The Biological Carbon Cycle
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People breathe in oxygen and breathe out carbon dioxide, so you might think that carbon dioxide is not important. This is not true! If the air didn't have carbon dioxide, all green plants would die!

Plants take in carbon dioxide from the air and use sunlight to convert (through photosynthesis) the carbon dioxide and water (from the soil) into sugar and oxygen. Some of the sugar is used by the plant for its life processes (such as growing and reproducing); the excess is added to plant tissues as carbohydrates, fats, and protein.

Carbon is an element that readily combines with other elements to make organic compounds. All life on earth is carbon-based. A lot of your body is made of carbon and some of your body carbon parts were plant parts a few months ago. Carbon, used by all living organisms, continuously circulates in the earth's ecosystem. In the atmosphere, it exists as colourless, odourless carbon dioxide gas. Plants take in carbon dioxide during photosynthesis and give out carbon dioxide during respiration.

When herbivores eat the plants, they acquire the carbon stored in plant tissues. Much of the food (carbon compounds) eaten is used up for the herbivore's life processes and given off as carbon dioxide in respiration but some is stored in animal tissues.

If that herbivore is then eaten by a carnivore (or omnivore) the carbon (stored in the animal tissues) will be passed on again.

Dead plants and animals decay and carbon dioxide is released into the atmosphere to be used by plants again. The carbon cycle repeats itself endlessly. No matter is created or destroyed in this process. It only changes form and location.

Some carbon from dead plants is temporarily removed from the carbon cycle as fossil fuels such as coal, oil and natural gas. Fossil fuels give out carbon dioxide when burned. Industries, coal-fired power plants and exhausts from motor vehicles have contributed additional carbon dioxide to the environment.

The above diagram shows the "BIOLOGICAL" carbon cycle - carbon cycling through vegetation, herbivores, carnivores/omnivores, soil and in fossil fuel burning. There is another part of the carbon cycle - the "GEOLOGICAL" carbon cycle (or carbon-rock cycle) as shown in the diagram below (modified from National Aeronautics and Space Administration).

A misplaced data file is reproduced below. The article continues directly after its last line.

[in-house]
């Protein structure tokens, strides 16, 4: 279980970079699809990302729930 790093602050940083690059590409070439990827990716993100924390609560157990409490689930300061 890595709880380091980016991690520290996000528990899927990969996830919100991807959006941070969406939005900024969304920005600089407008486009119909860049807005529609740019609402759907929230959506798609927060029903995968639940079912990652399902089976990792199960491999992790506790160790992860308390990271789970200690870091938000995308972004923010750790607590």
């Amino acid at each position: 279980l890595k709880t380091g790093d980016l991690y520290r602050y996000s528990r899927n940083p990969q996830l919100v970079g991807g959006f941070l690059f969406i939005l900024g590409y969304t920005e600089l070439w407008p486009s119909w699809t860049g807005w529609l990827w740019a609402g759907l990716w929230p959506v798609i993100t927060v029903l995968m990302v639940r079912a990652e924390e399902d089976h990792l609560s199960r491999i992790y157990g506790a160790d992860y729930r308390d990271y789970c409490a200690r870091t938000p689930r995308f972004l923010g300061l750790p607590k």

The Geological Carbon Cycle
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"In the geological carbon cycle, carbon moves between rocks and minerals, seawater, and the atmosphere. Carbon dioxide in the atmosphere reacts with some minerals to form the mineral calcium carbonate (limestone). This mineral is then dissolved by rainwater and carried to the oceans. Once there, it can precipitate out of the ocean water, forming layers of sediment on the sea floor. As the Earth’s plates move, through the processes of plate tectonics, these sediments are subducted underneath the continents. Under the great heat and pressure far below the Earth’s surface, the limestone melts and reacts with other minerals, releasing carbon dioxide. The carbon dioxide is then re-emitted into the atmosphere through volcanic eruptions." (Source: Earth Observatory, NASA)

CONCERN OF RISING EMISSIONS: What would happen if the carbon dioxide in Earth’s atmosphere increased? The Earth's surface temperatures would increase. If temperatures increased too much, humans (and other forms of life) might not be able to survive.
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  • At its recent meeting in Bangkok (May 2007) - with international economists, scientists and government officials from more than 100 countries - the United Nations' Intergovernmental Panel on Climate Change (IPCC) raised the concern of rising emissions. The rise in global income and the world's population have added to the burning of oil, coal and gas. As a result, emissions of greenhouse gases have shot up 70% between 1970 and 2004. For carbon dioxide alone, the increase was 80% in the same time period.

    The options to tackling emissions are

    • Pricing carbon: Consumers and producers should pay a price for goods and services which reflects the environmental damage from using fossil fuels. This promotes energy efficiency and the switch to cleaner sources.

    • Renewable energies: Wind, solar and geothermal power should be promoted through subsidies, preferential tariffs and rules requiring buying from these sources.

    • Energy efficiency: Tougher building standards, mandatory fuel economy, biofuel blending and investment in better public transport.

    • Carbon sequestration: Building underground chambers to store CO2 emissions from coal-fired plants.

    • Nuclear power: Wider use of nuclear energy, up from 16% of electricity supply in 2005 to 18% share by 2030.

    The Carbon Cycle Game   |   Interactive Assessment Worksheets © by Alan & Hui Meng   |   Can you find all the carbon?
    Water Cycle   |   Rock Cycle   |   CARBON CYCLE   |   Nitrogen Cycle